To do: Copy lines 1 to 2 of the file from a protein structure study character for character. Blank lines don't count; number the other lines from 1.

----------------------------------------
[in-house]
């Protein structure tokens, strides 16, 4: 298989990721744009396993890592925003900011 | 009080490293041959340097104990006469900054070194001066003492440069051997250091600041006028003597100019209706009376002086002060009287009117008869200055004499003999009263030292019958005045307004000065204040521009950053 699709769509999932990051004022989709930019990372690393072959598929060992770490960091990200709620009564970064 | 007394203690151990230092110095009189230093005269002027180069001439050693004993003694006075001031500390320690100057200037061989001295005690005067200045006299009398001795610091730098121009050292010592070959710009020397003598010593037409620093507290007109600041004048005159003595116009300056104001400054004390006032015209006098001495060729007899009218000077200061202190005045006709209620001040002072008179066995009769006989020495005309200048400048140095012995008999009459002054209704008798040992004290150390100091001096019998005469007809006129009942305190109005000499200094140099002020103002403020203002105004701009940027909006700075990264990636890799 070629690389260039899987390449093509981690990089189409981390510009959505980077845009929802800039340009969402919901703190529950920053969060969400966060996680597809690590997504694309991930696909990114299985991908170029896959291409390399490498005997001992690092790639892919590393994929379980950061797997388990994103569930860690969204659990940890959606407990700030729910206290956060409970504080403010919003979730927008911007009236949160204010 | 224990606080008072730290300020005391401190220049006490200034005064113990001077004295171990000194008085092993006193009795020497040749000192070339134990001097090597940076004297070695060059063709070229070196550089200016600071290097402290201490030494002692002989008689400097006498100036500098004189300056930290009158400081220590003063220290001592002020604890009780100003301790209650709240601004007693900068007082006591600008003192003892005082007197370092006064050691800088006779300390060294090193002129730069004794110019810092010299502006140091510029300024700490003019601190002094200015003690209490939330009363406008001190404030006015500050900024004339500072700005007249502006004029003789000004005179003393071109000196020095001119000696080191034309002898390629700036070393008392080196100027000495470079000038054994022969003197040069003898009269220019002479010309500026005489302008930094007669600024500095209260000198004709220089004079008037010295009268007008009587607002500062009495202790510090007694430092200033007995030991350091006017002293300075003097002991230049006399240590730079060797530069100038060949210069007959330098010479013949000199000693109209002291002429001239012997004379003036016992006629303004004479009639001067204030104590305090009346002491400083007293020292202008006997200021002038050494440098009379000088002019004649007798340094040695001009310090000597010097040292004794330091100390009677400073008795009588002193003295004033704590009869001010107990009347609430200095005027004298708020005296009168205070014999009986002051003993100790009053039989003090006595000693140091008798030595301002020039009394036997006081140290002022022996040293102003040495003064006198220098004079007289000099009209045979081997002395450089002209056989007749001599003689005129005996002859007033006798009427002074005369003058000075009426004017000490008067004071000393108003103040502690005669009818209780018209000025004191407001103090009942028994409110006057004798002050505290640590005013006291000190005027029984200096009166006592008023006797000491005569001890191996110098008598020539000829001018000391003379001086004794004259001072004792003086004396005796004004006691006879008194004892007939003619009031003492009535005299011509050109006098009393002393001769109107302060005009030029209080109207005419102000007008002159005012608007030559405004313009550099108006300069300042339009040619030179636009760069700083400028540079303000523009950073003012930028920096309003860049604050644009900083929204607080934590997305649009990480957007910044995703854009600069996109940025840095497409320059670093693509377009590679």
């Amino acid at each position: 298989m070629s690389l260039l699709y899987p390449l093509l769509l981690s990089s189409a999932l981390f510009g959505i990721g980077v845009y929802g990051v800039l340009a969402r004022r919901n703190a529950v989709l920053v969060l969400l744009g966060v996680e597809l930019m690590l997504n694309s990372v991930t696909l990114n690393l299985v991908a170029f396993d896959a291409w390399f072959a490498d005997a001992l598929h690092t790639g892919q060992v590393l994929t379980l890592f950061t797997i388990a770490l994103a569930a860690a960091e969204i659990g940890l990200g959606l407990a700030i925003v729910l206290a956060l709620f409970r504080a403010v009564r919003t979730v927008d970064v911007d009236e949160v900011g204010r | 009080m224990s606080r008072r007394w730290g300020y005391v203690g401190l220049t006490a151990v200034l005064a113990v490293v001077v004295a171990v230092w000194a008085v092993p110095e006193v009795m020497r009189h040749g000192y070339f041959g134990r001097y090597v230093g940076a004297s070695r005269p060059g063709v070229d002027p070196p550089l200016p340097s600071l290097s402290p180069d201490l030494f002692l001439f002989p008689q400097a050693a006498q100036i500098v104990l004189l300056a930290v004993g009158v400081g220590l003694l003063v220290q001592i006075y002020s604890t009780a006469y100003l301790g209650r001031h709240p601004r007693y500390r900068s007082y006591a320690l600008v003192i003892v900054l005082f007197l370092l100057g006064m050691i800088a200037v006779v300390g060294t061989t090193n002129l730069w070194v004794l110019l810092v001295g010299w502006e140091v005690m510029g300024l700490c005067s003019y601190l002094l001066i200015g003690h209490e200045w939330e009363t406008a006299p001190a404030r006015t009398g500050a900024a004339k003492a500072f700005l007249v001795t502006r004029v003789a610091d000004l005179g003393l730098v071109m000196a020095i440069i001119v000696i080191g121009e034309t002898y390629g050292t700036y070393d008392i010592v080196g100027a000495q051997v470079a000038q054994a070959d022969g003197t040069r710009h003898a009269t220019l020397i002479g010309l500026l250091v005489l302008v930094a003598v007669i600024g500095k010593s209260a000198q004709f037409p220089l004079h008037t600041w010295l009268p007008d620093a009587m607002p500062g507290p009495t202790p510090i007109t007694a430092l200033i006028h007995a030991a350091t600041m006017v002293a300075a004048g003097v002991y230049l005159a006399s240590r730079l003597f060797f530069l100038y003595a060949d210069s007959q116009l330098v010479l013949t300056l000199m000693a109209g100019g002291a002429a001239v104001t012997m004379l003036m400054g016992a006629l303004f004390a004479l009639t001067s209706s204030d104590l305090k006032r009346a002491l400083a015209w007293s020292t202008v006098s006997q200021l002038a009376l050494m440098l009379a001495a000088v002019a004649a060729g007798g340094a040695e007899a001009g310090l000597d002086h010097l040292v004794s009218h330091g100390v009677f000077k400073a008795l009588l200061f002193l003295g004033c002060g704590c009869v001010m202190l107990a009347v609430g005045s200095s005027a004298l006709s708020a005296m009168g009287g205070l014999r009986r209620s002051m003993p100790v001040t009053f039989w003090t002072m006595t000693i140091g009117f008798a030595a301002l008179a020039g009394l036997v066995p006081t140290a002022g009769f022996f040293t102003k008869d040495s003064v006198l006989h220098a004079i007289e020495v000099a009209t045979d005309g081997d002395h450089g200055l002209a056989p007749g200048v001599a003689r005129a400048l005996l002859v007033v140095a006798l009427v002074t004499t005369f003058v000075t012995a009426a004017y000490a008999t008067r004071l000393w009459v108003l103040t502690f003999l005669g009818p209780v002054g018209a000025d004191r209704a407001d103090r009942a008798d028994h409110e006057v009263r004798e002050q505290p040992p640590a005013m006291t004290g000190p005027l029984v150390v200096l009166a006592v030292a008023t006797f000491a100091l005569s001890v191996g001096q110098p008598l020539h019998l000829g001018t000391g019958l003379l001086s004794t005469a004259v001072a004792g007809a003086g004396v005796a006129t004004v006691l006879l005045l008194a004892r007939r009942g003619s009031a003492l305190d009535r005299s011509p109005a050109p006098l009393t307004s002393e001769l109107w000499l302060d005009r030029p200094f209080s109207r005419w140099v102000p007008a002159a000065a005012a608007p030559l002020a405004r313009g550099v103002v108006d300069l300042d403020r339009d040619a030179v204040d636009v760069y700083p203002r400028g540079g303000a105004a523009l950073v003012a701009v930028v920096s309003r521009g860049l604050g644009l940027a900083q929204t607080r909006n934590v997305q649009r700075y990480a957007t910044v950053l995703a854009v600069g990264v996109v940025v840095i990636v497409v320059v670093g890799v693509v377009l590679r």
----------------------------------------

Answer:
[in-house]
């Protein structure tokens, strides 16, 4: 298989990721744009396993890592925003900011 | 009080490293041959340097104990006469900054070194001066003492440069051997250091600041006028003597100019209706009376002086002060009287009117008869200055004499003999009263030292019958005045307004000065204040521009950053 699709769509999932990051004022989709930019990372690393072959598929060992770490960091990200709620009564970064 | 007394203690151990230092110095009189230093005269002027180069001439050693004993003694006075001031500390320690100057200037061989001295005690005067200045006299009398001795610091730098121009050292010592070959710009020397003598010593037409620093507290007109600041004048005159003595116009300056104001400054004390006032015209006098001495060729007899009218000077200061202190005045006709209620001040002072008179066995009769006989020495005309200048400048140095012995008999009459002054209704008798040992004290150390100091001096019998005469007809006129009942305190109005000499200094140099002020103002403020203002105004701009940027909006700075990264990636890799 070629690389260039899987390449093509981690990089189409981390510009959505980077845009929802800039340009969402919901703190529950920053969060969400966060996680597809690590997504694309991930696909990114299985991908170029896959291409390399490498005997001992690092790639892919590393994929379980950061797997388990994103569930860690969204659990940890959606407990700030729910206290956060409970504080403010919003979730927008911007009236949160204010 | 224990606080008072730290300020005391401190220049006490200034005064113990001077004295171990000194008085092993006193009795020497040749000192070339134990001097090597940076004297070695060059063709070229070196550089200016600071290097402290201490030494002692002989008689400097006498100036500098004189300056930290009158400081220590003063220290001592002020604890009780100003301790209650709240601004007693900068007082006591600008003192003892005082007197370092006064050691800088006779300390060294090193002129730069004794110019810092010299502006140091510029300024700490003019601190002094200015003690209490939330009363406008001190404030006015500050900024004339500072700005007249502006004029003789000004005179003393071109000196020095001119000696080191034309002898390629700036070393008392080196100027000495470079000038054994022969003197040069003898009269220019002479010309500026005489302008930094007669600024500095209260000198004709220089004079008037010295009268007008009587607002500062009495202790510090007694430092200033007995030991350091006017002293300075003097002991230049006399240590730079060797530069100038060949210069007959330098010479013949000199000693109209002291002429001239012997004379003036016992006629303004004479009639001067204030104590305090009346002491400083007293020292202008006997200021002038050494440098009379000088002019004649007798340094040695001009310090000597010097040292004794330091100390009677400073008795009588002193003295004033704590009869001010107990009347609430200095005027004298708020005296009168205070014999009986002051003993100790009053039989003090006595000693140091008798030595301002020039009394036997006081140290002022022996040293102003040495003064006198220098004079007289000099009209045979081997002395450089002209056989007749001599003689005129005996002859007033006798009427002074005369003058000075009426004017000490008067004071000393108003103040502690005669009818209780018209000025004191407001103090009942028994409110006057004798002050505290640590005013006291000190005027029984200096009166006592008023006797000491005569001890191996110098008598020539000829001018000391003379001086004794004259001072004792003086004396005796004004006691006879008194004892007939003619009031003492009535005299011509050109006098009393002393001769109107302060005009030029209080109207005419102000007008002159005012608007030559405004313009550099108006300069300042339009040619030179636009760069700083400028540079303000523009950073003012930028920096309003860049604050644009900083929204607080934590997305649009990480957007910044995703854009600069996109940025840095497409320059670093693509377009590679």